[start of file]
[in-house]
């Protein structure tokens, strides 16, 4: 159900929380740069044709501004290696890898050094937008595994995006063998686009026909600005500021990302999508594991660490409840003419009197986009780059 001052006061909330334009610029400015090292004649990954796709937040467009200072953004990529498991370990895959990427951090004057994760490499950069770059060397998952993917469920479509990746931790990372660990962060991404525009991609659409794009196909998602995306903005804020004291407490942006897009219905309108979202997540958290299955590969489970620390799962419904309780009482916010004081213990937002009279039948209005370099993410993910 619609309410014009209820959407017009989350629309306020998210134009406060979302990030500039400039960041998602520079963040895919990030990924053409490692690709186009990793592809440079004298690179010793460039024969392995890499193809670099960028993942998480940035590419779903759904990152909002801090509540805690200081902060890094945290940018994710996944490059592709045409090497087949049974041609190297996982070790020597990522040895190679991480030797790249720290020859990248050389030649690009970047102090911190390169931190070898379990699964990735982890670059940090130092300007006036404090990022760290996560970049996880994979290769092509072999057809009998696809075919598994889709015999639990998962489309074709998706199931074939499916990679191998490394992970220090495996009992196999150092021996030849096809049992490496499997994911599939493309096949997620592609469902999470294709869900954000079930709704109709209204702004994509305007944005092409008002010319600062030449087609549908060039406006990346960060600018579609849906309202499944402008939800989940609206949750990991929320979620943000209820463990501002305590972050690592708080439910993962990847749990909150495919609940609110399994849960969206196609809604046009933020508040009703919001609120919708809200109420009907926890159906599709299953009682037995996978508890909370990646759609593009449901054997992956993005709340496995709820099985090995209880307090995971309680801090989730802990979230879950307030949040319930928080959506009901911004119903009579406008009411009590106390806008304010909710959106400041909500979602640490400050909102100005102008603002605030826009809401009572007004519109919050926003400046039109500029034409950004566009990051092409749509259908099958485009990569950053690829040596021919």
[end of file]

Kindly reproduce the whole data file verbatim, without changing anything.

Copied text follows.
[in-house]
């Protein structure tokens, strides 16, 4: 159900929380740069044709501004290696890898050094937008595994995006063998686009026909600005500021990302999508594991660490409840003419009197986009780059 001052006061909330334009610029400015090292004649990954796709937040467009200072953004990529498991370990895959990427951090004057994760490499950069770059060397998952993917469920479509990746931790990372660990962060991404525009991609659409794009196909998602995306903005804020004291407490942006897009219905309108979202997540958290299955590969489970620390799962419904309780009482916010004081213990937002009279039948209005370099993410993910 619609309410014009209820959407017009989350629309306020998210134009406060979302990030500039400039960041998602520079963040895919990030990924053409490692690709186009990793592809440079004298690179010793460039024969392995890499193809670099960028993942998480940035590419779903759904990152909002801090509540805690200081902060890094945290940018994710996944490059592709045409090497087949049974041609190297996982070790020597990522040895190679991480030797790249720290020859990248050389030649690009970047102090911190390169931190070898379990699964990735982890670059940090130092300007006036404090990022760290996560970049996880994979290769092509072999057809009998696809075919598994889709015999639990998962489309074709998706199931074939499916990679191998490394992970220090495996009992196999150092021996030849096809049992490496499997994911599939493309096949997620592609469902999470294709869900954000079930709704109709209204702004994509305007944005092409008002010319600062030449087609549908060039406006990346960060600018579609849906309202499944402008939800989940609206949750990991929320979620943000209820463990501002305590972050690592708080439910993962990847749990909150495919609940609110399994849960969206196609809604046009933020508040009703919001609120919708809200109420009907926890159906599709299953009682037995996978508890909370990646759609593009449901054997992956993005709340496995709820099985090995209880307090995971309680801090989730802990979230879950307030949040319930928080959506009901911004119903009579406008009411009590106390806008304010909710959106400041909500979602640490400050909102100005102008603002605030826009809401009572007004519109919050926003400046039109500029034409950004566009990051092409749509259908099958485009990569950053690829040596021919």